By Wanda Kampijan – Wanda has 28 years of parenting experience, raising three unique individuals. She has supported her children’s transition to school 58 times: from preschool to elementary school to high-school to post-secondary schooling. Wanda works for the YMCAs of Cambridge & Kitchener-Waterloo as a community connector. Parents can reach Wanda at or 519-741-8585 x. 3008.

Wanda Kampijan

As a parent with children in the school system, going back to school is a time to celebrate. As much as I enjoy the laissez-faire attitude summer time offers, I love the idea of getting back into a routine after a couple of months of “flying by the seats of our pants”.

Children, however, may not be celebrating heading back to school. This transition may evoke feelings of anxiousness, excitement and/or nervousness.

If your child’s temperament is one of jumping right in to new situations easily, this transition may be a smooth one. However, if your child needs time to process change, a plan may need to be put into place to support this transition.

No matter what your child’s temperament is like, it’s a good idea for parents to start thinking about how to support your child going back to school at least two weeks before the first day.

Here are seven suggestions to support your child’s transition back to school*:

  1. Talk to your child about what going back to school looks like – or if they are entering school for the first time, talk about how their day will look. Encourage them to ask questions to alleviate any anxiety they may be feeling.
  2. Explore the school before the first day back. Most schools are open the week before the first day – call the school to book a time to visit.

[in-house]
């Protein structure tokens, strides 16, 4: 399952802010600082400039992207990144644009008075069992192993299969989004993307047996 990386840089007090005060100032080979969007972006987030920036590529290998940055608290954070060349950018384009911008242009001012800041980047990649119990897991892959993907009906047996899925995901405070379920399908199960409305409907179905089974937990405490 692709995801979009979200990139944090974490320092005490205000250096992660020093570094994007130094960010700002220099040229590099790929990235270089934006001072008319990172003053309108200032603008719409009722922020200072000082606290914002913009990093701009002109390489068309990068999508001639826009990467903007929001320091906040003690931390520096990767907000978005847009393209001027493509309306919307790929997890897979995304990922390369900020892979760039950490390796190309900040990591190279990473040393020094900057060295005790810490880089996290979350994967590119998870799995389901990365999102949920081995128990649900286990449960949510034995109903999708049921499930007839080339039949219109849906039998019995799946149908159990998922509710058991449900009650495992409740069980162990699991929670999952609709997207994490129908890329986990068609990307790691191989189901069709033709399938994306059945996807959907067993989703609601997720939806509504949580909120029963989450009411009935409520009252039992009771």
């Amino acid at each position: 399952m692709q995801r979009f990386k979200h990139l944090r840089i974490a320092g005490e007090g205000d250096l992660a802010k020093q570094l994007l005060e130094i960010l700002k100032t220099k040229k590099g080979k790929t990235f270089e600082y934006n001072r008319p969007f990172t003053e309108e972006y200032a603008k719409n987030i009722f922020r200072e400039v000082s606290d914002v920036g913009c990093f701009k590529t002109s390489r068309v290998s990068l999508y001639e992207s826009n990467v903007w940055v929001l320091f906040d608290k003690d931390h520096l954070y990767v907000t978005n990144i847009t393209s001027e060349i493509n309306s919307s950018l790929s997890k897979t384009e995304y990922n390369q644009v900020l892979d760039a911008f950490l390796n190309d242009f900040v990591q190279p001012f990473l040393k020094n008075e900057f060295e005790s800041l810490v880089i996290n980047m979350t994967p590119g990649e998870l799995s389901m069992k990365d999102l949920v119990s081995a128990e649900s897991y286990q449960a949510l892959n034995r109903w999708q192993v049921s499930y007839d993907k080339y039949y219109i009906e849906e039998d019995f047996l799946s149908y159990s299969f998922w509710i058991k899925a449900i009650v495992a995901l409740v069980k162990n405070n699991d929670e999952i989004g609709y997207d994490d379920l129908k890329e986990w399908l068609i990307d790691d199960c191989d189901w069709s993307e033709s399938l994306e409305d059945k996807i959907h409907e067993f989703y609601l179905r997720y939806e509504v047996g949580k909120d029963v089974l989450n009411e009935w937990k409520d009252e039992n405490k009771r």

3. If possible, be the one to take your child to school that first day. It will mean the world to your child if they can wave goodbye to you as they walk into the building or classroom. Do the same for the end of the school day. They will want to share how their day went with you as soon as possible – the good times and bad.
  4. Provide a sense of security by assuring your child everything will be ok and you will be there at the end of the day to offer a high-five or hug if they need it.
  5. It’s ok to negotiate with your child to ensure a successful transition. A new backpack or wearing their favourite shirt – even if it is a pajama shirt – will go a long way in ensuring your child has a good start to their day.
  6. Tuck a picture of you or their favourite stuffy into their backpack for them to look at when they need a little security moment.
  7. Have a plan “B” ready for those times when your child is feeling overwhelmed and not coping well with separation. Could you stay for a short time while they acclimate to this new environment? Work with the teaching staff to develop a success plan that will benefit your child in transitioning back to school.

However……even the best laid plans need a bit of tweaking now and then. Don’t worry, it happens to the best of us! Tomorrow is a new day.

  • Wanda Kampijan

*Adapted from a Huffington Post article

Parent Posts are written by parents, for parents in collaboration with PIC. This series features guest parent bloggers where they share resources and information with other parents. We invite you to email and let us know if there are other topics you’d like to learn more about on Parent Posts.

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